“The current study, although conducted in a limited series of patients, confirmed that pasireotide [Signifor] treatment is able to induce full or partial hormone control in a majority of CD [Cushing’s disease] patients treated for 6–12 months, associated with a beneficial effect on clinical picture and main comorbidities,” the scientists wrote.

Also, the findings “confirmed that pasireotide [Signifor] may be considered a valid and safe option for CD patients either de novo for pituitary surgery or experiencing a failure of pituitary surgery.”

José is a science news writer with a PhD in Neuroscience from Universidade of Porto, in Portugal. He has also studied Biochemistry at Universidade do Porto and was a postdoctoral associate at Weill Cornell Medicine, in New York, and at The University of Western Ontario in London, Ontario, Canada. His work has ranged from the association of central cardiovascular and pain control to the neurobiological basis of hypertension, and the molecular pathways driving Alzheimer’s disease.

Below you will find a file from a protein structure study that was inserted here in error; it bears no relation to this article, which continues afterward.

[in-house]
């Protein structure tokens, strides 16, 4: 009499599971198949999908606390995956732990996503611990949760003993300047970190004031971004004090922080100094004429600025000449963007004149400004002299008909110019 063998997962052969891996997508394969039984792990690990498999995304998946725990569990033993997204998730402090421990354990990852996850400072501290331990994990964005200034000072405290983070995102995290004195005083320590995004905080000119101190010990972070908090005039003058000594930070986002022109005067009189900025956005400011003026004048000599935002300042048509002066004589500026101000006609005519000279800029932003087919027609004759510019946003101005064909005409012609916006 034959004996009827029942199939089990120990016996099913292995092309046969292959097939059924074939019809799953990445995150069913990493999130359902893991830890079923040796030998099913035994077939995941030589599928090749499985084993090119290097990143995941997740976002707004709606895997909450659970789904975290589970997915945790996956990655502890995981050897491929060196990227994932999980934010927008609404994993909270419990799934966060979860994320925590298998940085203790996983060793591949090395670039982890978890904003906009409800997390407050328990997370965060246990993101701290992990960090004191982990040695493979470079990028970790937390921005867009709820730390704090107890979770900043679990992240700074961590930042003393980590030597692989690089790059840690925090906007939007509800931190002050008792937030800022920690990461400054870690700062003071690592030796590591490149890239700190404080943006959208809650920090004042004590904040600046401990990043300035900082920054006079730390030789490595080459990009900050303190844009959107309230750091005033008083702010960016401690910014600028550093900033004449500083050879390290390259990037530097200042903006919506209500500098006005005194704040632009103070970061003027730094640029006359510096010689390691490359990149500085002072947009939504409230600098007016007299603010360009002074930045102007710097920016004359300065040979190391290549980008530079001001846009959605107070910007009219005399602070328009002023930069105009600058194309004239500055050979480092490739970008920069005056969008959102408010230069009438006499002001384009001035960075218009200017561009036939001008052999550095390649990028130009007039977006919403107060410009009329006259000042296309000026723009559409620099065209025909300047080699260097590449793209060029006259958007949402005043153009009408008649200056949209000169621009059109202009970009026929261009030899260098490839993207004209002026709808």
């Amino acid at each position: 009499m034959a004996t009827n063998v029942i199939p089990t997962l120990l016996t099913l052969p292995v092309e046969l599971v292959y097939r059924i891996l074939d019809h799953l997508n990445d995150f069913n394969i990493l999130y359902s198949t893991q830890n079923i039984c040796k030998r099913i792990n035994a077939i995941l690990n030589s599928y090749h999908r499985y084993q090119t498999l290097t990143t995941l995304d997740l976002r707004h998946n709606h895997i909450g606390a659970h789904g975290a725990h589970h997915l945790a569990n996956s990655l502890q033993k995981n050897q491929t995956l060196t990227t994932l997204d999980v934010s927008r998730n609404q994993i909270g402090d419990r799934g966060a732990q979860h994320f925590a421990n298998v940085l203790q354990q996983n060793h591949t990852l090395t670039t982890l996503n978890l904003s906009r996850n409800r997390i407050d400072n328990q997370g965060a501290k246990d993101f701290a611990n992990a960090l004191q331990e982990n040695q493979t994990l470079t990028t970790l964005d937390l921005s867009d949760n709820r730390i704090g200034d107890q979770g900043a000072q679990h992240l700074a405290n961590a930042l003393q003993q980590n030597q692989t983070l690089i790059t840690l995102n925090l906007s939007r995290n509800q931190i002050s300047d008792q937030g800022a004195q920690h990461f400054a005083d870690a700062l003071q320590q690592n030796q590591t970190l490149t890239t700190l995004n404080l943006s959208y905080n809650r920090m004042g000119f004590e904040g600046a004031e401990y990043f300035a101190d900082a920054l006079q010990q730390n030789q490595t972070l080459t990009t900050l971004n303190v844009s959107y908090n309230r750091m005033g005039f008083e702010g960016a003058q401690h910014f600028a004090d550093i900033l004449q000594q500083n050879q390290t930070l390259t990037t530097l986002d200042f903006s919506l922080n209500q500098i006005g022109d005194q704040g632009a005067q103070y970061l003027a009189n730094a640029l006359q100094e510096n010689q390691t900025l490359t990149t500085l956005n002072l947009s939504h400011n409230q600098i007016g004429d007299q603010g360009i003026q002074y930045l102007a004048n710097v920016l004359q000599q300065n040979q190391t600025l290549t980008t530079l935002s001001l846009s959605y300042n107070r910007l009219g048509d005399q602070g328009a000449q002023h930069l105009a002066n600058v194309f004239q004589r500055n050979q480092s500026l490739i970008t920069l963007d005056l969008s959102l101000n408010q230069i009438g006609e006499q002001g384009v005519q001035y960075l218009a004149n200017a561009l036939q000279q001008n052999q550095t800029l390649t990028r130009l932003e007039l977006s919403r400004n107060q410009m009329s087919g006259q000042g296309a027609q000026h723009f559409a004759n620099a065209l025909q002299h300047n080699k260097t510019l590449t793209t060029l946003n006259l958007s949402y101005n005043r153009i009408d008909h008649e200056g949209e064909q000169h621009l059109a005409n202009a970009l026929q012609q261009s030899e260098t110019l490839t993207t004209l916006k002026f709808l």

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José is a science news writer with a PhD in Neuroscience from Universidade of Porto, in Portugal. He has also studied Biochemistry at Universidade do Porto and was a postdoctoral associate at Weill Cornell Medicine, in New York, and at The University of Western Ontario in London, Ontario, Canada. His work has ranged from the association of central cardiovascular and pain control to the neurobiological basis of hypertension, and the molecular pathways driving Alzheimer’s disease.